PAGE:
Monitoring report cites an unacceptably high attrition rate for the 2008-09 school year. This problem continues and would likely be exacerbated by the decision of Teach for America to permit its members to find alternate employment for the 2010-11 school year. At the time ofthe hearing before me, ENYP did not present any information that Teach for America had changed its position nor did it present adequate assurance that there would be sufficient teaching staff for the 2010-11 school year. ENYP did not effectively dispute the information provided by Ms. Whitehurst following her visits to the school in February and March of this year. A stable teaching staff is a critical element for the ongoing success of a school. Without a plan in place, there is no assurance that the school will have quality staff in place for the 2010-11 school year.

In addition. the Board has not presented a viable plan for space for the upcoming school year. Although, the Board appears to have cured its earlier failure to seek DOE approval for its proposed purchase of a building, their plan for development of the building does not ensure that the space will be available in September. The failure to timely seek DOE approval for the purchase of a building has delayed the development of the space. Absent a clear plan that ensures that a school can be fully operational for September 2010, ENYP is in violation of section 1.4 of the Charter.

ENYP also continues to be in violation of sections 2.12 and 2.14 of the Charter as well as Education Law § 2855(4).2 Parental involvement is critical to the operation and success of a charter school. Parents must have a clear and effective means to be involved in the function of the school. Although ENYP adopted a resolution and procedure by which grievances can be communicated to the Board, it has not adopted any process by which unresolved grievances can be presented to the DOE, as the chartering entity, or the Board of Regents. See Education Law § 2855(4).

Finally, despite the current composition of the Board, and the advocacy of its new Chair, I find that the school continues to be in violation of the fundamental precept. set forth at section 2.12 of the Charter and the By-laws of the school, that the Board, and not the Executive Director, must exercise operational oversight of the school. Some steps have been taken, including the resignation of Ms. Josephs as a voting member of the Board, and the creation of committees. Yet, the materials provided to me show that as recently as February 2010, Ms. Joseph scheduled an activity for the teachers outside of the school on a day when Board members were scheduled to speak with teachers at the school. ENYP included in its papers the fact that it was retaining a firm to do. a comprehensive evaluation of Ms. Joseph's performance and an independent review of the school. Mr. Clarke stated at the oral argument that the new Board intended to engage in a review of Ms. Joseph and did not want to make a hasty determination about her continued relationship with the school. However, the problems at the school, particularly the role of Ms. Joseph, have been under active consideration by the CSO and SED for over 14 months. The CSO presented a comprehensive packet of material regarding the relationship between Sheila Joseph and the Board. The school has been repeatedly advised that the Board must exercise oversight of the school, rather than the school founder, Ms. Joseph. The Board's recent decision simply demonstrates the problems presented where there is no stability in the make-up of the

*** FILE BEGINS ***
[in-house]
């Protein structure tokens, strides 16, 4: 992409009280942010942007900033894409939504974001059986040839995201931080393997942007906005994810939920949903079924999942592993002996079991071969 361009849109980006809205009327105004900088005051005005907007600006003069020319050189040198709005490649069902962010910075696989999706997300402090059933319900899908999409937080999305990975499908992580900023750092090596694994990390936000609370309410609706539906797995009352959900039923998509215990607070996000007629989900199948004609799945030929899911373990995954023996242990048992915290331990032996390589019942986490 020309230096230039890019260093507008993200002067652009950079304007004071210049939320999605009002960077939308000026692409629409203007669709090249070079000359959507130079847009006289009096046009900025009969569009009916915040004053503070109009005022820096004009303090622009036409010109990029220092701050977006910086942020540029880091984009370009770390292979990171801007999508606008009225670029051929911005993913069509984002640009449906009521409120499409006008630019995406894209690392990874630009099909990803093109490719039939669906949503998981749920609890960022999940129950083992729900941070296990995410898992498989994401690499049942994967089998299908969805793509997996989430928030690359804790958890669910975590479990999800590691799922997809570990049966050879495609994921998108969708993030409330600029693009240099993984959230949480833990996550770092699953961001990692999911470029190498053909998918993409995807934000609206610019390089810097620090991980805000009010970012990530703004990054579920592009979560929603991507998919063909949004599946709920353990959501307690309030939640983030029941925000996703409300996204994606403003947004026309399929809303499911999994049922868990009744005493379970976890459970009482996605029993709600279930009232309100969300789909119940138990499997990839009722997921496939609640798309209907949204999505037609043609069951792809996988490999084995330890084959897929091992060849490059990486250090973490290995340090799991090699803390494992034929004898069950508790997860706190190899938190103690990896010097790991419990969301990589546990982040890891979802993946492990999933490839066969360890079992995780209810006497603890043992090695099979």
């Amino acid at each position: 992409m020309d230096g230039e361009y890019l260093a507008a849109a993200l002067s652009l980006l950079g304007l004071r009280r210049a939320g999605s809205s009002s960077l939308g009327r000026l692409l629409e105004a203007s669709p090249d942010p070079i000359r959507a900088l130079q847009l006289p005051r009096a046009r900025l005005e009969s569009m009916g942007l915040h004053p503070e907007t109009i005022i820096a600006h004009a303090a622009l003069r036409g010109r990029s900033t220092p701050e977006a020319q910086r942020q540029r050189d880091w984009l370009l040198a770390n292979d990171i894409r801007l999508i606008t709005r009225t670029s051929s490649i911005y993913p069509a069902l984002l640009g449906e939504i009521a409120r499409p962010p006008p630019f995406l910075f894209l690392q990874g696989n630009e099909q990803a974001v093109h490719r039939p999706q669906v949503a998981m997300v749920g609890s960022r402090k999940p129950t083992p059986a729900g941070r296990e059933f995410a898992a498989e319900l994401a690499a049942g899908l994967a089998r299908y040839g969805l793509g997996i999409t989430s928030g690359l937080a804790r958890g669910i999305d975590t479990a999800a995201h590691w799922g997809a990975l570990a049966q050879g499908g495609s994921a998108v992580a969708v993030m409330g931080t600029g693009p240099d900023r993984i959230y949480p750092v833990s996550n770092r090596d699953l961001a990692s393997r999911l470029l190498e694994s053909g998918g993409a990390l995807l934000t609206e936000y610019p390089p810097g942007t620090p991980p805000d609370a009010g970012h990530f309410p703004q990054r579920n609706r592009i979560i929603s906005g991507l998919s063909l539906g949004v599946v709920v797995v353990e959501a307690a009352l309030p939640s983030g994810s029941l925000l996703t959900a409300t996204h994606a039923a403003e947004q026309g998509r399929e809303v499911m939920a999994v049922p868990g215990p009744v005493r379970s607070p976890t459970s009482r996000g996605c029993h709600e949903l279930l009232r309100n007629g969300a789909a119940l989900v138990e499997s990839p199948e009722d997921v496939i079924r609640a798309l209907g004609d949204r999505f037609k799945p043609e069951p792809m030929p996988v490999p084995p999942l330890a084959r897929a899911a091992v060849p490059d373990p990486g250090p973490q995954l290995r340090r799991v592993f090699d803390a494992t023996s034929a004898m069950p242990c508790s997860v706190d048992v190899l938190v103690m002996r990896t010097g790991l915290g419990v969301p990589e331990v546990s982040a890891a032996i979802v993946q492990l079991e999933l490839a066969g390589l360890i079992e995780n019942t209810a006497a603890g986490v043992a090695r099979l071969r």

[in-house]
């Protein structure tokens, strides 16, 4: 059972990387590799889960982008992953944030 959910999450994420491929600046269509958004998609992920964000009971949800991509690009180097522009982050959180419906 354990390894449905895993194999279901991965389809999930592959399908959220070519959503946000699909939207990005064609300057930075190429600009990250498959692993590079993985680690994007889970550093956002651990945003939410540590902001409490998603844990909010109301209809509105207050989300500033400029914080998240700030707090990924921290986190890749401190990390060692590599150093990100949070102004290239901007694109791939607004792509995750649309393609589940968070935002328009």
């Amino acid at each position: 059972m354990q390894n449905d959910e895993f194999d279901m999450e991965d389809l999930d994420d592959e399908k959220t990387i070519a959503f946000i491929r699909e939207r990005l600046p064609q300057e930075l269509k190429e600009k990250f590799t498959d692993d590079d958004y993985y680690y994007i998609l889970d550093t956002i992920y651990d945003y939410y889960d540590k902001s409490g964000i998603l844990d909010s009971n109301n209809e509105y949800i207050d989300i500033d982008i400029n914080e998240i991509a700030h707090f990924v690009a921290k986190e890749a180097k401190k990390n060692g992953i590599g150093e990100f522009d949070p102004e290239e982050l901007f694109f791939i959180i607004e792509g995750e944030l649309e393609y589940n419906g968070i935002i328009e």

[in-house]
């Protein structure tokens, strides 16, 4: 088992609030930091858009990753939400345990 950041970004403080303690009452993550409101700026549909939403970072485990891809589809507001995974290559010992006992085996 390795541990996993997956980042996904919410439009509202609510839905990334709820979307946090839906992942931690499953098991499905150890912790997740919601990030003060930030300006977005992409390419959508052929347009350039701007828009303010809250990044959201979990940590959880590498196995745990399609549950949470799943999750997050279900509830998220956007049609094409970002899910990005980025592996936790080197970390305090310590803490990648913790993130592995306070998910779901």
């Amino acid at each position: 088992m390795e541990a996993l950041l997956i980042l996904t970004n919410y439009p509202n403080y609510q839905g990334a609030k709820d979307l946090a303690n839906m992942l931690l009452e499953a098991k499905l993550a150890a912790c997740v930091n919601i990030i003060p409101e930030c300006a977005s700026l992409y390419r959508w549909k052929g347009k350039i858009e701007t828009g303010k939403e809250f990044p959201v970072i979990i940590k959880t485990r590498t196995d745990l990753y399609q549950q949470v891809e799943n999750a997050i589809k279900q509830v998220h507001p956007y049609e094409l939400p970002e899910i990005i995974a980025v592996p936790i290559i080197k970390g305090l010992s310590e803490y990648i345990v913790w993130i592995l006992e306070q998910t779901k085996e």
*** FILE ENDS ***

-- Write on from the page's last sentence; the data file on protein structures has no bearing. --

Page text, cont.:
2 To the extent that ENYP is in violation of provisions of the Education Law applicable to charter schools. it is also in violation of Section 7.1 of its charter, which requires the school to "operate at all times in accordance with .the Act."

Deputy Chancellor for Strategy & Innovation. 52 Chambers Street. Room 320 • New York, NY 10007

Telephone: (212) 374-5580 Fax: (212) 374-5588

Board. The Board has still not demonstrated that it, rather than Ms. Joseph. is able to exercise oversight for the direction of the school.


For these reasons, I recommend that the Charter of East New York Preparatory School be terminated, effective at the end of the 2009-10 school year.

Dated: April 16. 2010

Respectfully submitted.

John C. White

Deputy Chancellor for Strategy and Innovation

Deputy Chancellor for Strategy & Innovation. 52 Chambers Street. Room 320. New York, NY 10007

Telephone: (212) 374-5580 Fax: (212) 374-5588